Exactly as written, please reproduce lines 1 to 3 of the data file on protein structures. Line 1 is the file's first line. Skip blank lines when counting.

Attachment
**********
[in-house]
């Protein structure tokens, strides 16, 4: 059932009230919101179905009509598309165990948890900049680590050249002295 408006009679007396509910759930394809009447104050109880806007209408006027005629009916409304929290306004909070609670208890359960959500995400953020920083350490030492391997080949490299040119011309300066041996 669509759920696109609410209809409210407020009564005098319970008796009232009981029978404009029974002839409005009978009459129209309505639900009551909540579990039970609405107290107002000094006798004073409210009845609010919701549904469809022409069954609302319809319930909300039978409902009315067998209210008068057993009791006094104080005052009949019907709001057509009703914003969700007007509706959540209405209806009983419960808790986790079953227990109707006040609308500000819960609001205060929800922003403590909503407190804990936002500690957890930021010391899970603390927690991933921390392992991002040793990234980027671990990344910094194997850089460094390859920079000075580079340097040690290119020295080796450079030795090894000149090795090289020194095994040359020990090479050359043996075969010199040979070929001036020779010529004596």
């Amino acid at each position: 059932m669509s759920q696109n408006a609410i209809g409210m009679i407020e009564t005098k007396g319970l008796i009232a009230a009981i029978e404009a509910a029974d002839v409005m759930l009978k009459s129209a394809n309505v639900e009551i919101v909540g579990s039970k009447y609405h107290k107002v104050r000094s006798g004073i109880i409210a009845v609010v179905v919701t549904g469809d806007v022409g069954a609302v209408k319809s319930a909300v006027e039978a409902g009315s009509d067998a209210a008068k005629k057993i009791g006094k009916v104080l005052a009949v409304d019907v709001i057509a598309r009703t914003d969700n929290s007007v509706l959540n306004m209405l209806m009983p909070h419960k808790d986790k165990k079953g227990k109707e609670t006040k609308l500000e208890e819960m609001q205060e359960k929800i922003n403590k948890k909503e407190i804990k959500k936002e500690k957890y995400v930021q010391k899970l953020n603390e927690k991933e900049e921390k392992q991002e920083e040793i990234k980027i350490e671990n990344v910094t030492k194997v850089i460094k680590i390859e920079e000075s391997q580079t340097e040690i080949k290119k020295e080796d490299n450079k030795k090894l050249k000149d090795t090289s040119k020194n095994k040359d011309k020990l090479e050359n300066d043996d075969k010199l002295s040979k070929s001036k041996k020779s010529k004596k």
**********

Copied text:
[in-house]
């Protein structure tokens, strides 16, 4: 059932009230919101179905009509598309165990948890900049680590050249002295 408006009679007396509910759930394809009447104050109880806007209408006027005629009916409304929290306004909070609670208890359960959500995400953020920083350490030492391997080949490299040119011309300066041996 669509759920696109609410209809409210407020009564005098319970008796009232009981029978404009029974002839409005009978009459129209309505639900009551909540579990039970609405107290107002000094006798004073409210009845609010919701549904469809022409069954609302319809319930909300039978409902009315067998209210008068057993009791006094104080005052009949019907709001057509009703914003969700007007509706959540209405209806009983419960808790986790079953227990109707006040609308500000819960609001205060929800922003403590909503407190804990936002500690957890930021010391899970603390927690991933921390392992991002040793990234980027671990990344910094194997850089460094390859920079000075580079340097040690290119020295080796450079030795090894000149090795090289020194095994040359020990090479050359043996075969010199040979070929001036020779010529004596």
């Amino acid at each position: 059932m669509s759920q696109n408006a609410i209809g409210m009679i407020e009564t005098k007396g319970l008796i009232a009230a009981i029978e404009a509910a029974d002839v409005m759930l009978k009459s129209a394809n309505v639900e009551i919101v909540g579990s039970k009447y609405h107290k107002v104050r000094s006798g004073i109880i409210a009845v609010v179905v919701t549904g469809d806007v022409g069954a609302v209408k319809s319930a909300v006027e039978a409902g009315s009509d067998a209210a008068k005629k057993i009791g006094k009916v104080l005052a009949v409304d019907v709001i057509a598309r009703t914003d969700n929290s007007v509706l959540n306004m209405l209806m009983p909070h419960k808790d986790k165990k079953g227990k109707e609670t006040k609308l500000e208890e819960m609001q205060e359960k929800i922003n403590k948890k909503e407190i804990k959500k936002e500690k957890y995400v930021q010391k899970l953020n603390e927690k991933e900049e921390k392992q991002e920083e040793i990234k980027i350490e671990n990344v910094t030492k194997v850089i460094k680590i390859e920079e000075s391997q580079t340097e040690i080949k290119k020295e080796d490299n450079k030795k090894l050249k000149d090795t090289s040119k020194n095994k040359d011309k020990l090479e050359n300066d043996d075969k010199l002295s040979k070929s001036k041996k020779s010529k004596k």